Let’s see if this work…
If you don’t know Jango already, you should give it a try. A few years back I used to listen to Pandora.com and very sadly it became exclusive to american citizens. Jango is available in Canada and it works almost the same. They are both intelligent radios that analyze your taste in music and play stuff you might like. How it works is that you put in the name of an artist or song you like and it will play similar music. You can fast forward, pause and rewind songs. You can create a bunch of different personnal radio stations by adding all the artists that you would like to each one of them, or just play the existing stations by genre. You can also rate songs and by doing this you help customizing your stations, and see what other people are listening to.
This link will take you to my personal profile, with the radio stations I created. If you wish to create your own profile, just log out and sign up, it’s free. I like.
Ok, I am not a specialist on the history of music, especially in the electronic field. So, I will not attempt to analyse what is why or what brought us where we are today. Some elements are pretty obvious, but a lot of others are to be discussed. What I am able to do, and I will do for you today; is to collect all the different kinds of electronic music and brievely describe them. Why am I going to do this? Because it ould be useful to someone some day, and it is more like letting you see it by yourself.
Techno : Eletronic dance music the mother of pretty much all the other electronic music styles. Techno was developed in and around Detroit, in the 1980s. It emphasizes rhythm; It is a mainly instrumental genre, usually reliant on dj mixes. It utilizes a myriad of synthesizers, drum mahines, multi-tracking, and hardware sequencers. Its main tenets include the use of electronic instruments and the uniformity of a common drum beat.
House : Originated in chicago while DJs were experimenting with new editing techniques such as remixing, sampling and new electronic instruments like synthesizers and sequencers. Electronic groovy sound, low bass and the use of recognizable instrumentation like piano chords and soulful vocals. Daft Punk, Basement Jaxx, Benni Benassi, Groove Armada, Fatboy Slim.
Acid House : Sub-genre of house music that emphasizes on a repetitive, hypnotic and trance-like style, often with samples or spoken lines rather than sung lyrics. The word to “acid” may be there in reference to the psychedelic drug LSD; making allusion to the trippiest sound of this genre of house. Some artists you may know ; Phuture, D Mob and Adonis.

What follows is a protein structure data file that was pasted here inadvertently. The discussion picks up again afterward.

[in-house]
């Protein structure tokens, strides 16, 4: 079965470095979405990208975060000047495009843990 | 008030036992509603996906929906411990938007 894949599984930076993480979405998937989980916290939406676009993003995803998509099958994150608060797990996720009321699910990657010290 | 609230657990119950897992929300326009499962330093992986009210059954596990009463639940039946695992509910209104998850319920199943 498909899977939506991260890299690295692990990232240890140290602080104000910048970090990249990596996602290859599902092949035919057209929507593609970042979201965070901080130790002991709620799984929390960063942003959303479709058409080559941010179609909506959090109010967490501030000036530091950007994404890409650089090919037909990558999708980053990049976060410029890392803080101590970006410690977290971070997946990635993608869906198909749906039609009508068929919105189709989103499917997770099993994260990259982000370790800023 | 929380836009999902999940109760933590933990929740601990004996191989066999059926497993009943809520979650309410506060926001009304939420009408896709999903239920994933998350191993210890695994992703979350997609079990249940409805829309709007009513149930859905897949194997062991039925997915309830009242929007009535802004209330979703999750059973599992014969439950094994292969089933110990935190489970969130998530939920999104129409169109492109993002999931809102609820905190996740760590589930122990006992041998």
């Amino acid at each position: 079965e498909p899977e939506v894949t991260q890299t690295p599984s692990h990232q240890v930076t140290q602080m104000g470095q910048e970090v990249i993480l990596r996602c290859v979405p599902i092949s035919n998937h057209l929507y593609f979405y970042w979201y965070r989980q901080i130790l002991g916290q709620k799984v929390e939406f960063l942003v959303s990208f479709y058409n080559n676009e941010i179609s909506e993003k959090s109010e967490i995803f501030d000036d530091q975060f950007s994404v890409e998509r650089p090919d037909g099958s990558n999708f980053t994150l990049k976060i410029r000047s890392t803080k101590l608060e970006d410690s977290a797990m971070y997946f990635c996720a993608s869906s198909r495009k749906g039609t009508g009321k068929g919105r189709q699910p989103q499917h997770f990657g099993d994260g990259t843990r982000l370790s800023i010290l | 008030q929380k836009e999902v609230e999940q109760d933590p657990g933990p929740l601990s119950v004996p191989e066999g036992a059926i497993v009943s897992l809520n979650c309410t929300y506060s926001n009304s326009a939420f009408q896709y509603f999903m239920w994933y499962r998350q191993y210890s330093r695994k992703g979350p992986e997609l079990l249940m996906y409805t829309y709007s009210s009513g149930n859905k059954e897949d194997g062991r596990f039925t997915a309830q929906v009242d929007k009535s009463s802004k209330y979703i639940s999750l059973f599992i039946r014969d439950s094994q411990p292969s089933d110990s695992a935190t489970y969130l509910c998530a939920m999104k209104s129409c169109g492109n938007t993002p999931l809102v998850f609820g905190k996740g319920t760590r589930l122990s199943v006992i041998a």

Hard House : Heavier kind of house music that saw the day in the UK in the early 90’s. Up-tempo, compressed kick drums, off-beat basslines and the use of ‘hoover‘ type sounds. Faster and harder. Some key artists; Deadmou5, Teenage Badgirl and Lisa Pin-Up.
Drum’n bass : Type of electronic dance music which emerged in the UK, mid 1990s, in the breakbeat hardcore and rave scene. It came into existence when people mixed reggae basslines with sped-up hip hop breakbeats and influences from techno. It is characterised by fast tempo broken beats with heavy sub basslines. Some popular DnB artists; Pendulum, Amon Tobin, Noisia and Aphrodite.
Darkstep : (Also referred to as tech and techstep) is a subgenre of Drum’N Bass that emerged in the late 1990s. It is characterized by a dark, sci-fi mood, near-exclusive use of synthesised or sampled sound sources and influences from industrial and tehno music. High-energy collage from abstract, synthetic noises, including samples, bleeps and squelches: it rarely uses instruments that have not been processed by effects. Some artists in this genre; Dieselboy, Hemoglobyn, Black Sun Empire.
Dub : Form of music which evolved out of reggae in the late 1960s. It consists in a predominantly instrumental remixe of existing recordings. It is achieved by manipulating and reshaping the recordings; by removing the vocals from an existing track, emphasizing the drum and bass frequencies, adding extensive echo and reverb effects, and dubbing occasional snippets of lyrics from the original version. A few examples; High Tone, King Tubby, Roots Manuva, Mad Professor, Scientist.
Dubstep : It first came about around 1999 in the UK garage sene. It can be described to people who have never heard it as a blend of electronic music, some dark garage hints & clipped samples, with heavy metal and classical musical influences. Typically it consists of an abundance of overwhelming bass lines along with excess amounts of drum. Occasionally there are vocals mixed in with this. It belongs to the darkside of the moon. My favorite artists in this genre ; Rusko, Skream, Nero, Darkstar & Bassnectar.
Glitch Hop : It is a sub-genre of eletronica characterized by a deliberate use of glitch based sonic artifacts that would normally be viewed as unwanted disturbances. It first emerged in Germany, in the mid to late 1990s. Some glitch artists you might have heard; Glitchy and Scratchy, Ill-esha, Dewey dB, Ill Gates, Glitch Mob
Eletronica : Electronica includes a wide range of contemporary electronic music designed for a wide range of uses, including foreground listening, some forms of dancing, and background music for other activities. It includes dozens of stylistic fusions, but unlike electronic dance music, it is not specifically made for dancing. Röyksopp, The Chemial Brothers, Air, Moby, LCD Soundsystem are only a few examples.
Trip Hop : Type of dance music, played on electronic instruments with a slow beat. When guitars are used, they are used in a moderate proportion, while drums and vocals are the main focus. Unlike most sub-genres of electronic music, trip-hop has a mostly organic sound and rarely puts emphasis on the electronic aspect. It is some kind of blend of slow house, hip hop, rock and alternative music. Some of the pioneers of this genre are Portishead, Triky, Massive Attak and Morheeba
Jungle : It grew from hardcore breakbeats and acid house in the UK around 1992 with heavy influences from reggae and hip-hop. It’s dominant feature is a extremely fast tempo, heavy bass and complex, chopped up and recycled breakbeats. The term was first used atenatively with drum’n bass, but now it can be differentiated to modern drum D’nB through the overall song structure: drum and bass has an integrated percussion and bass structure while jungle has a distinct bass line separated from the percussion. Some examples of jungle musicians; JD Fresh, Venetian Snares, Ganja Kru and Psyhofreud.